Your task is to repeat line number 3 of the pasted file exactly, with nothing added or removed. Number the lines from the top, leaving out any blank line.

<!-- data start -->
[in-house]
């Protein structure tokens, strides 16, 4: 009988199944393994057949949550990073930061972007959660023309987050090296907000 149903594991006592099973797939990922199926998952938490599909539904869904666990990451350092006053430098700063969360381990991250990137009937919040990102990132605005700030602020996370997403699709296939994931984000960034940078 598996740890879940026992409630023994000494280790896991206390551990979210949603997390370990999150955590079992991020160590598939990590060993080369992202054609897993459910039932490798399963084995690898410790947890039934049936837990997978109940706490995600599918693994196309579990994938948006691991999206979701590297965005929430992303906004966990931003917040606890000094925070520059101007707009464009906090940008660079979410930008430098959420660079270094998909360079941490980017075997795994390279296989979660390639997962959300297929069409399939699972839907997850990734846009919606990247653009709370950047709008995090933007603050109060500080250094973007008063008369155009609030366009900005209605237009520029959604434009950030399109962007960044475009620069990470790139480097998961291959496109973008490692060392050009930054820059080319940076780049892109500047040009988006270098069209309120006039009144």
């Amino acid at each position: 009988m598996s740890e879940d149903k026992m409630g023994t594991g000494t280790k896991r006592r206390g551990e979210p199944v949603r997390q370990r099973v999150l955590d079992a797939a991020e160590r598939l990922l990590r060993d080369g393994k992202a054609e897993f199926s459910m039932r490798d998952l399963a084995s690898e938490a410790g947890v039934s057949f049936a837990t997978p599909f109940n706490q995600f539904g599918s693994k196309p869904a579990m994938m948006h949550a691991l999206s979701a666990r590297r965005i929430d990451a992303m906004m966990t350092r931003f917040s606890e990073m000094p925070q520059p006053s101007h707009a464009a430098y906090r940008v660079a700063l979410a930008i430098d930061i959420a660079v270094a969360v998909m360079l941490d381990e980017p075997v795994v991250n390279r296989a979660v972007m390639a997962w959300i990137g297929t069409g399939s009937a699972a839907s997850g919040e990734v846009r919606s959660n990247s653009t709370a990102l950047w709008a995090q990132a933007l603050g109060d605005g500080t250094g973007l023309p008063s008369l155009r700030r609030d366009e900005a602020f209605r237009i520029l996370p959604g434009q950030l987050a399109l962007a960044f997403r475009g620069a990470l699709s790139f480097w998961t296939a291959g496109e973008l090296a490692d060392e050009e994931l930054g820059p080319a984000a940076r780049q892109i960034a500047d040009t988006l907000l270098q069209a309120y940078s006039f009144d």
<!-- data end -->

């Amino acid at each position: 009988m598996s740890e879940d149903k026992m409630g023994t594991g000494t280790k896991r006592r206390g551990e979210p199944v949603r997390q370990r099973v999150l955590d079992a797939a991020e160590r598939l990922l990590r060993d080369g393994k992202a054609e897993f199926s459910m039932r490798d998952l399963a084995s690898e938490a410790g947890v039934s057949f049936a837990t997978p599909f109940n706490q995600f539904g599918s693994k196309p869904a579990m994938m948006h949550a691991l999206s979701a666990r590297r965005i929430d990451a992303m906004m966990t350092r931003f917040s606890e990073m000094p925070q520059p006053s101007h707009a464009a430098y906090r940008v660079a700063l979410a930008i430098d930061i959420a660079v270094a969360v998909m360079l941490d381990e980017p075997v795994v991250n390279r296989a979660v972007m390639a997962w959300i990137g297929t069409g399939s009937a699972a839907s997850g919040e990734v846009r919606s959660n990247s653009t709370a990102l950047w709008a995090q990132a933007l603050g109060d605005g500080t250094g973007l023309p008063s008369l155009r700030r609030d366009e900005a602020f209605r237009i520029l996370p959604g434009q950030l987050a399109l962007a960044f997403r475009g620069a990470l699709s790139f480097w998961t296939a291959g496109e973008l090296a490692d060392e050009e994931l930054g820059p080319a984000a940076r780049q892109i960034a500047d040009t988006l907000l270098q069209a309120y940078s006039f009144d």